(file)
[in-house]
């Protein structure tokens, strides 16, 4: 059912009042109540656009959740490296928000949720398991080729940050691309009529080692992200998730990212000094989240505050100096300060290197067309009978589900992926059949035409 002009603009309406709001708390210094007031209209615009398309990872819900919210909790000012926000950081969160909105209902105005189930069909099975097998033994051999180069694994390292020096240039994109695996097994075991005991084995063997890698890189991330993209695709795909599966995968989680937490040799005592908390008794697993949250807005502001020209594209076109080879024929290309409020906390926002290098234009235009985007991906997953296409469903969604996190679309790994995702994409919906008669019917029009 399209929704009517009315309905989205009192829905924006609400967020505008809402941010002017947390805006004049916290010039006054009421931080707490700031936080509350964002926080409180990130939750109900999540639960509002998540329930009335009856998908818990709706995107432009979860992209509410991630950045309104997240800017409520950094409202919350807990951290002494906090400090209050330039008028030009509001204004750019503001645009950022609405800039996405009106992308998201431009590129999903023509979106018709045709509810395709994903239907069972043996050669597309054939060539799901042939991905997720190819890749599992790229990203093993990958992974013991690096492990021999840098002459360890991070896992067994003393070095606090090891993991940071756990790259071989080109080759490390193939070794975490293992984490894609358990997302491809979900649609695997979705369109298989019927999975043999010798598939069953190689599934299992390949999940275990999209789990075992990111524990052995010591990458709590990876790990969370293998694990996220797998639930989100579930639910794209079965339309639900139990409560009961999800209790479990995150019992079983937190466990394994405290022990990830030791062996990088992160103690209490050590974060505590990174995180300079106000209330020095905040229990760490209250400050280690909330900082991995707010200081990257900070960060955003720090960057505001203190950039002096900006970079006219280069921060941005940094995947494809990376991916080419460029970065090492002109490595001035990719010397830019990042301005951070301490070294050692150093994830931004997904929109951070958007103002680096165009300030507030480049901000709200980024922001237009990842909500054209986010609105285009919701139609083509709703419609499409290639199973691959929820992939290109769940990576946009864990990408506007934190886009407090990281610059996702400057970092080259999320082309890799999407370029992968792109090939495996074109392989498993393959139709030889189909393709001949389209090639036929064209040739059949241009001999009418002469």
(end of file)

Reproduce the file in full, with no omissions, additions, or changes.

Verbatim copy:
[in-house]
């Protein structure tokens, strides 16, 4: 059912009042109540656009959740490296928000949720398991080729940050691309009529080692992200998730990212000094989240505050100096300060290197067309009978589900992926059949035409 002009603009309406709001708390210094007031209209615009398309990872819900919210909790000012926000950081969160909105209902105005189930069909099975097998033994051999180069694994390292020096240039994109695996097994075991005991084995063997890698890189991330993209695709795909599966995968989680937490040799005592908390008794697993949250807005502001020209594209076109080879024929290309409020906390926002290098234009235009985007991906997953296409469903969604996190679309790994995702994409919906008669019917029009 399209929704009517009315309905989205009192829905924006609400967020505008809402941010002017947390805006004049916290010039006054009421931080707490700031936080509350964002926080409180990130939750109900999540639960509002998540329930009335009856998908818990709706995107432009979860992209509410991630950045309104997240800017409520950094409202919350807990951290002494906090400090209050330039008028030009509001204004750019503001645009950022609405800039996405009106992308998201431009590129999903023509979106018709045709509810395709994903239907069972043996050669597309054939060539799901042939991905997720190819890749599992790229990203093993990958992974013991690096492990021999840098002459360890991070896992067994003393070095606090090891993991940071756990790259071989080109080759490390193939070794975490293992984490894609358990997302491809979900649609695997979705369109298989019927999975043999010798598939069953190689599934299992390949999940275990999209789990075992990111524990052995010591990458709590990876790990969370293998694990996220797998639930989100579930639910794209079965339309639900139990409560009961999800209790479990995150019992079983937190466990394994405290022990990830030791062996990088992160103690209490050590974060505590990174995180300079106000209330020095905040229990760490209250400050280690909330900082991995707010200081990257900070960060955003720090960057505001203190950039002096900006970079006219280069921060941005940094995947494809990376991916080419460029970065090492002109490595001035990719010397830019990042301005951070301490070294050692150093994830931004997904929109951070958007103002680096165009300030507030480049901000709200980024922001237009990842909500054209986010609105285009919701139609083509709703419609499409290639199973691959929820992939290109769940990576946009864990990408506007934190886009407090990281610059996702400057970092080259999320082309890799999407370029992968792109090939495996074109392989498993393959139709030889189909393709001949389209090639036929064209040739059949241009001999009418002469």